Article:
Just as protests against the threatened Quran burning were occupying our entire team three days before the election, I got a call to secure Kajran district, establish a polling site in Adozi in the northeast region of Uruzgan, and set up another in Kalatch in the southern part of Uruzgan’s Chora district. These requests from President Karzai’s government would improve voting opportunities for the area’s Pashtuns (Karzai’s tribe), who overwhelmingly support the president’s party in parliament. The dilemma for government officials, security forces, and any other support agencies is how to ensure legitimate elections when ordered to take actions that could tilt the results. The personal relationships between the local government and military officials as well as the trust built between the people and their government will help mitigate the impact. There needs to be open communication between local and national election officials in order to minimize attempts to influence election results by eliminating polling stations that are likely to vote for a specific candidate. The IEC also must have the authority and access to prevent vote
tampering at the polling sites.

Securing numerous polling stations in unfamiliar terrain was a dangerous mission. On September 16, with less than three days to prepare, new Afghan security forces supported by U.S. Special Forces flew medium-sized cargo helicopters supported by AH64 attack helicopters to Kajran district. The Kajran region is 25 miles north of Forward Operating Base Tinsley in the northwest region of Uruzgan where we had been fighting insurgents steadily over the previous year. It is a stretch of lush green valleys laid between jagged brown mountain peaks. We had not been to Kajran and had very little intelligence other than the understanding that it was a known drug production area that was generally secure. One of our concerns was a report from the provincial Chief of Police General Juma Gul, based on a letter from Taliban leader Mullah Omar, that the Taliban planned to increase attacks on coalition forces and civilians in the area. The letter reportedly encouraged his insurgents to disrupt and oppose the election by a variety of techniques—the infiltration of Afghan National Security Forces using fake identification, the delivery of “night letters” threatening local residents, and attacks on isolated locations.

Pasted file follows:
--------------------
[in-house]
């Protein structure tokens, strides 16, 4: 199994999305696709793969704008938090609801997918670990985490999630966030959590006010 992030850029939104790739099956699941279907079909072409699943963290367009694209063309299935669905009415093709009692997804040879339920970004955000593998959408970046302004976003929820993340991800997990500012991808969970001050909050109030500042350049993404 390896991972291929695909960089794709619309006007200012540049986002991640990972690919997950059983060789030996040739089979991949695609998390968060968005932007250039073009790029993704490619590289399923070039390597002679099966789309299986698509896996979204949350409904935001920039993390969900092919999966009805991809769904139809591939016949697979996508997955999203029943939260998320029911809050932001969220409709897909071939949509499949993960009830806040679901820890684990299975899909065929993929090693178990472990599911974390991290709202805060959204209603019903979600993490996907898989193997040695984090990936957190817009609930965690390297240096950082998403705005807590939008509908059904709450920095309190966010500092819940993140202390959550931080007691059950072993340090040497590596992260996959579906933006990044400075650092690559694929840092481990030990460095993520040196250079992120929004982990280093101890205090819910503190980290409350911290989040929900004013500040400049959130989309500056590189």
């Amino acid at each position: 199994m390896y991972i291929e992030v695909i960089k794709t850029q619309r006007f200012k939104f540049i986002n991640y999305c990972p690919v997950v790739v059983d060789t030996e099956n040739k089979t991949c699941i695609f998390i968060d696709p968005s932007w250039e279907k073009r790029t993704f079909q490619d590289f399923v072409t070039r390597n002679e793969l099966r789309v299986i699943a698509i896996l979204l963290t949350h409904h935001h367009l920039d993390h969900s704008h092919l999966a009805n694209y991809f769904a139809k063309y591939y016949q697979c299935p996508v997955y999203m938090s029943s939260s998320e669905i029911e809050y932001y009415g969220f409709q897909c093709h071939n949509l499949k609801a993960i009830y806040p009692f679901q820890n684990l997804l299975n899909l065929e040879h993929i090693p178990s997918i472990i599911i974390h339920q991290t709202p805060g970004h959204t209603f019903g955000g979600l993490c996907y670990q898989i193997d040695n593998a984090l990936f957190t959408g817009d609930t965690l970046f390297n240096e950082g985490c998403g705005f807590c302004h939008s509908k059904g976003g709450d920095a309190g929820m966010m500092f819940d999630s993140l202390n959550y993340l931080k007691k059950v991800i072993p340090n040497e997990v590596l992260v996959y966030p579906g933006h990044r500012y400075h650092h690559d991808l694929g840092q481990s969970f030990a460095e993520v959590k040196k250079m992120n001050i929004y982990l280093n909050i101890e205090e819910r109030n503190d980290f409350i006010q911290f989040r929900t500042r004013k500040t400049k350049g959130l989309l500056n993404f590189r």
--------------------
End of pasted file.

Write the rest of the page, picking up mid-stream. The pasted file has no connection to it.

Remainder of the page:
In the first week of September, U.S. Special Forces of Task Force 34 linked up with Afghan election officials and a new platoon of some 40 Afghan soldiers who had arrived fresh from basic training in Kabul. These Afghan soldiers had just completed a movement from Kabul where they had lost two soldiers due to vehicle accidents and internal attacks. When the team landed in a field outside the village of Kajran, an insurgent who had enrolled in the Afghan Army immediately shot and killed Senior Airman Daniel Sanchez and wounded others. A loyal Afghan soldier turned his M240B, a belt-fed machine gun, on his fellow Afghan, killing the traitor who had just murdered the American airman. The election in Kajran proceeded as planned at the cost of Sanchez’s life.

Multiple requests for opening new polling stations began to arrive quickly. On September 16, the same day we were attempting to open a station in Kajran by air, the Afghan government ordered us to open an election polling site in Adozi in the northeast region of Uruzgan, 20 miles northeast of our closest Forward Operating Base. This required another airborne operation. We had not operated in the region since we fought a battle with insurgents there the previous spring. Our information regarding the enemy situation in Adozi was limited. Still, we felt that if we could get into the town, we could set up conditions for the Afghans to administer their election. But when we sent another team of U.S. Special Forces with Afghan election officials, Afghan National Security Forces, and a team in Chinook helicopters, locals crowded onto the small landing zone in what was then relatively unknown territory for the American troops, preventing them from landing. The helicopters decided to turn back rather than push the issue and potentially wound or kill Afghan civilians while attempting to land.